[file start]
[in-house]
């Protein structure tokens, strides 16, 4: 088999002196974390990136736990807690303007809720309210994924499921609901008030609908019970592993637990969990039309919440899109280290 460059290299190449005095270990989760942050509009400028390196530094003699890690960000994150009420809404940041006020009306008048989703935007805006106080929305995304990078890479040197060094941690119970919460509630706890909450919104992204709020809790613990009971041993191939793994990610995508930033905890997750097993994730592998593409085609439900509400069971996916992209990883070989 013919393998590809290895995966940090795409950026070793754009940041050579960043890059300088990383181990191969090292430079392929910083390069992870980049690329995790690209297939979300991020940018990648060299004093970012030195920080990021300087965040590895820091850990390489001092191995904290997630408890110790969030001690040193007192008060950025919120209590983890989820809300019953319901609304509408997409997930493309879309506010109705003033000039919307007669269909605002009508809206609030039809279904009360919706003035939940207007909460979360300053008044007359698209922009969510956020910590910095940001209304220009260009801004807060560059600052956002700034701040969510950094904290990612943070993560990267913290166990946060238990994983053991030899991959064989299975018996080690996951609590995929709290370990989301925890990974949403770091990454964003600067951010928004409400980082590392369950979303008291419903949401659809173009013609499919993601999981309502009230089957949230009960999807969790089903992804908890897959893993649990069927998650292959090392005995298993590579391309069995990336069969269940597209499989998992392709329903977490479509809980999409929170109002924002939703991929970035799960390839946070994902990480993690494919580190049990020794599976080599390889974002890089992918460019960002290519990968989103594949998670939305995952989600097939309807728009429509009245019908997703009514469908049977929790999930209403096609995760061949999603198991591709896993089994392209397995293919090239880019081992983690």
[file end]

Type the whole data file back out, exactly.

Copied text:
[in-house]
């Protein structure tokens, strides 16, 4: 088999002196974390990136736990807690303007809720309210994924499921609901008030609908019970592993637990969990039309919440899109280290 460059290299190449005095270990989760942050509009400028390196530094003699890690960000994150009420809404940041006020009306008048989703935007805006106080929305995304990078890479040197060094941690119970919460509630706890909450919104992204709020809790613990009971041993191939793994990610995508930033905890997750097993994730592998593409085609439900509400069971996916992209990883070989 013919393998590809290895995966940090795409950026070793754009940041050579960043890059300088990383181990191969090292430079392929910083390069992870980049690329995790690209297939979300991020940018990648060299004093970012030195920080990021300087965040590895820091850990390489001092191995904290997630408890110790969030001690040193007192008060950025919120209590983890989820809300019953319901609304509408997409997930493309879309506010109705003033000039919307007669269909605002009508809206609030039809279904009360919706003035939940207007909460979360300053008044007359698209922009969510956020910590910095940001209304220009260009801004807060560059600052956002700034701040969510950094904290990612943070993560990267913290166990946060238990994983053991030899991959064989299975018996080690996951609590995929709290370990989301925890990974949403770091990454964003600067951010928004409400980082590392369950979303008291419903949401659809173009013609499919993601999981309502009230089957949230009960999807969790089903992804908890897959893993649990069927998650292959090392005995298993590579391309069995990336069969269940597209499989998992392709329903977490479509809980999409929170109002924002939703991929970035799960390839946070994902990480993690494919580190049990020794599976080599390889974002890089992918460019960002290519990968989103594949998670939305995952989600097939309807728009429509009245019908997703009514469908049977929790999930209403096609995760061949999603198991591709896993089994392209397995293919090239880019081992983690």